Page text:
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  4. It is interesting how reciprocal selective pressures cause 2 species to evolve in unison. One species does not become highly adapted while the other species stays exactly the same. For example, the reed warbler and the cuckoo bird evolve adaptations for each other at similar speeds. If one of the birds lagged at developing new traits, the other bird species could die off quickly. We do not hear of many species that can not keep up with the evolution of another species. However evolutionary lags do exist in nature. Stenseth and Maynard Smith compare an evolutionary lag between species to a lagging runner who sees his competitor race away. Natural selection can be very quick, but at times it can also be slow.

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  5. The example of the cuckoo and reed warbler is intriguing because it puts into prospect how intelligent animals are and how nature gives both sides certain advantages. On one hand, the cuckoo places its eggs into the warbler’s nest and the newborn cuckoo just takes over the host’s nest. On the other hand, to balance that, the warbler develops ways to counteract the trickery by having its own ways of discriminating between eggs. An example of co evolution that we see everyday is between beetles and flowers. This is an important relationship because the two rely on each other to get their jobs done. Plants make colorful flowers and the pollinators come and pollinate the flower where as the pollinator gets food from the flower. It is interesting to see the different relationships that exist between species and how they exist and work perfectly together.

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  6. Your blog explained co-evolution very well with defining co-evolution and also pointing out the 3 types of symbiotic relationships that are formed through co-evolution. Apoptosis is also another example of co-evolution in which the cell is now able to program itself to commit suicide when affected by a parasite. Specifically to how it explains co-evolution is that the parasite has now been able to counteract that through natural selection in which it is able to send signals to actually block apoptosis from killing the both of them. These examples that you have provide along with the one I just gave of co-evolution show and explains also how the Red Queen Hypothesis was able to come about. Even going back to your example of Cuckoos and Reed Warblers, with the Cuckoos evolving to produce better mimicry of the Reed Warblers eggs and with the Reed Warblers evolving to better recognize the parasitic eggs, you can see how this can be associated with the Red Queen Effect. Even though both of these species are evolving, they “keep in the same place.” It is very difficult to separate the Red Queen from co-evolution because as Leigh Van Valen reported, it is “what makes evolution proceed.”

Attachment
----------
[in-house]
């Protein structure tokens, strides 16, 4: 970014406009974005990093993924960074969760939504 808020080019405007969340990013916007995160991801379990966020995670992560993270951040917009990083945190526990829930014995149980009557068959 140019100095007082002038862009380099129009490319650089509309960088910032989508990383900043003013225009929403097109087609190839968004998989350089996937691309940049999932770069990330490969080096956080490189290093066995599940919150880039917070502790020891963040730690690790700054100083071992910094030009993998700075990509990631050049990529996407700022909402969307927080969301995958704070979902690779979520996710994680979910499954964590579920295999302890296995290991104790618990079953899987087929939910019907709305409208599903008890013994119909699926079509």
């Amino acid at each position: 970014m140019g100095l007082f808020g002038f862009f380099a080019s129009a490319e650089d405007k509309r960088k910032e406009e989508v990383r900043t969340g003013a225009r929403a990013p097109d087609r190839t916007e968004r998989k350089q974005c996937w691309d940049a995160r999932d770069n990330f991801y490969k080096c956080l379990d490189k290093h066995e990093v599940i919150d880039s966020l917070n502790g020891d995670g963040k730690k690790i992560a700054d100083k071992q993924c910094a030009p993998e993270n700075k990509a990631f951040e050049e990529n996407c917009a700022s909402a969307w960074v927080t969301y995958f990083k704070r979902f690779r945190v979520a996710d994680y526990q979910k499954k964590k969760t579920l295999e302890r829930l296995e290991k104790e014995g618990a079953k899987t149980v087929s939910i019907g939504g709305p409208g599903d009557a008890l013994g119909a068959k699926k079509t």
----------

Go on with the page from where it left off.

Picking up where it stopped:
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  7. Co-evolution is an intriguing topic. I like the examples that you used such as the cuckoo bird and the Acacia ant. These are two very good examples. Another example comes to my mind as well when I think about co-evolution is the example between figs and agaonids. This relationship is more of a mutualistic relationship. They are still in coevolution because they are two species with a specific relationship in close ecological interaction with each other, as you have stated. The fig must rely on the wasp to carry its pollen to another fig and the wasp must rely on the fig to provide a safe area to reproduce. These two completely different organisms rely heavily on each other for reproduction. Without one or the other, neither of them would be able to reproduce efficiently. Although this relationship involves two species that are very dependent on one another, it works perfectly because they have co-evolved for these purposes.

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  8. You're topic of co-evolution is very interesting and also very evident in the animal world, but I find it even more intriguing in the human world. A very quick example of humans using coevolution while fighting against one another can be seen through the cold war. While the US and the USSR were competing with each other in the space race, espionage, and nuclear races, they were also teaching us all a lesson in coevolution. For example, every time that USSR sent a more experience spy to the US, the US learned a better way to detect these spies. Also this human example hints at the Red Queen Hypothesis, since whenever the US made a better nuclear missile, the USSR did the same, and the arms race (literally) continued, but in the end the two had equal power even though the new missiles were 10x better than the first batch each made.

    Even though we focus on animals and parasites in our class, it is also interesting to see how humans are also related to these topics.

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  9. Another relationship that I inferred could be an example of parasite/host co-evolution, which as you mentioned, is one of the major relationships demonstrating co-evolutionary strategies, can be seen in our own species. Human Immunodeficiency Virus (HIV) devastates millions around the world; one of the reasons the virus is so hard to treat is due to its camouflage nature. For instance, the virus uses the enzyme reverse transcriptase to turn its RNA genetic material into DNA. It can then insert itself into the host genome, virtually hiding itself. The host immune system then ends up destroying their own cells, as it cannot decipher between “self” and “non-self.” To combat HIV’s camouflage nature, such as through increasing the potency of white blood cells for example, a stronger host immune response is selected for. Countering this, HIV strains that have increased abilities to remain hidden in our genome will be selected for. Without any permanent solutions (medications or vaccinations) to the disease, the back and forth conversation continues between the two players of the relationship.